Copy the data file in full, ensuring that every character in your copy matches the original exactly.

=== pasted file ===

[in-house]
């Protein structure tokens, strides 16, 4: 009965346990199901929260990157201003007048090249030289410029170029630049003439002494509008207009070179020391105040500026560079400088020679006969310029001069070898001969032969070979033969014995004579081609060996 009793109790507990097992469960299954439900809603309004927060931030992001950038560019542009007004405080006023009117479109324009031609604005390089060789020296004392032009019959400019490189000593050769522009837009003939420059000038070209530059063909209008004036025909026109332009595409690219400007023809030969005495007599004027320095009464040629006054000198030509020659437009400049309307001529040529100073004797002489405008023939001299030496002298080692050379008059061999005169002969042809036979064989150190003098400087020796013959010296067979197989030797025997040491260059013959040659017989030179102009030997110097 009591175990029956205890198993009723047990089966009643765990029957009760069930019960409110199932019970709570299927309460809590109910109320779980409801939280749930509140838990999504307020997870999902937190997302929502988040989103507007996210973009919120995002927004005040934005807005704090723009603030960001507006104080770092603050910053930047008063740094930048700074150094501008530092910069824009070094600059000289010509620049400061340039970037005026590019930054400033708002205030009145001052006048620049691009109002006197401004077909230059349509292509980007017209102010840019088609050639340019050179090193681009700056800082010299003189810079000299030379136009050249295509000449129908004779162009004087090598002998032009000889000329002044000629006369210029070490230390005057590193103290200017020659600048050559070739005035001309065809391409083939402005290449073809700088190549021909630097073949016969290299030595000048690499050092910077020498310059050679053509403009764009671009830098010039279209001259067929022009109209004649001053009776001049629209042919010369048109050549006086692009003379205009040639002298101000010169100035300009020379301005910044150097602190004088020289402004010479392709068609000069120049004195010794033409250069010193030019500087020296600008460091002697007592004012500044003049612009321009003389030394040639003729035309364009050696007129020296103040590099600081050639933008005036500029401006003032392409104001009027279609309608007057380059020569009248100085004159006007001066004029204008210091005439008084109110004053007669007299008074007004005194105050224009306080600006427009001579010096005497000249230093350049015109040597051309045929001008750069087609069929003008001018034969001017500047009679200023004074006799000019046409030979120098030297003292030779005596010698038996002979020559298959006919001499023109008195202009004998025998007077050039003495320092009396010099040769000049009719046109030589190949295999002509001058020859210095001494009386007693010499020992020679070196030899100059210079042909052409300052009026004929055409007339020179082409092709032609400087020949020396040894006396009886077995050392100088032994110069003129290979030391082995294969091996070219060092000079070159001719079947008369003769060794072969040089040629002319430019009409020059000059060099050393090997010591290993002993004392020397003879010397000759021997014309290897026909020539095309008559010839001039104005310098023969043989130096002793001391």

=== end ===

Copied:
[in-house]
């Protein structure tokens, strides 16, 4: 009965346990199901929260990157201003007048090249030289410029170029630049003439002494509008207009070179020391105040500026560079400088020679006969310029001069070898001969032969070979033969014995004579081609060996 009793109790507990097992469960299954439900809603309004927060931030992001950038560019542009007004405080006023009117479109324009031609604005390089060789020296004392032009019959400019490189000593050769522009837009003939420059000038070209530059063909209008004036025909026109332009595409690219400007023809030969005495007599004027320095009464040629006054000198030509020659437009400049309307001529040529100073004797002489405008023939001299030496002298080692050379008059061999005169002969042809036979064989150190003098400087020796013959010296067979197989030797025997040491260059013959040659017989030179102009030997110097 009591175990029956205890198993009723047990089966009643765990029957009760069930019960409110199932019970709570299927309460809590109910109320779980409801939280749930509140838990999504307020997870999902937190997302929502988040989103507007996210973009919120995002927004005040934005807005704090723009603030960001507006104080770092603050910053930047008063740094930048700074150094501008530092910069824009070094600059000289010509620049400061340039970037005026590019930054400033708002205030009145001052006048620049691009109002006197401004077909230059349509292509980007017209102010840019088609050639340019050179090193681009700056800082010299003189810079000299030379136009050249295509000449129908004779162009004087090598002998032009000889000329002044000629006369210029070490230390005057590193103290200017020659600048050559070739005035001309065809391409083939402005290449073809700088190549021909630097073949016969290299030595000048690499050092910077020498310059050679053509403009764009671009830098010039279209001259067929022009109209004649001053009776001049629209042919010369048109050549006086692009003379205009040639002298101000010169100035300009020379301005910044150097602190004088020289402004010479392709068609000069120049004195010794033409250069010193030019500087020296600008460091002697007592004012500044003049612009321009003389030394040639003729035309364009050696007129020296103040590099600081050639933008005036500029401006003032392409104001009027279609309608007057380059020569009248100085004159006007001066004029204008210091005439008084109110004053007669007299008074007004005194105050224009306080600006427009001579010096005497000249230093350049015109040597051309045929001008750069087609069929003008001018034969001017500047009679200023004074006799000019046409030979120098030297003292030779005596010698038996002979020559298959006919001499023109008195202009004998025998007077050039003495320092009396010099040769000049009719046109030589190949295999002509001058020859210095001494009386007693010499020992020679070196030899100059210079042909052409300052009026004929055409007339020179082409092709032609400087020949020396040894006396009886077995050392100088032994110069003129290979030391082995294969091996070219060092000079070159001719079947008369003769060794072969040089040629002319430019009409020059000059060099050393090997010591290993002993004392020397003879010397000759021997014309290897026909020539095309008559010839001039104005310098023969043989130096002793001391």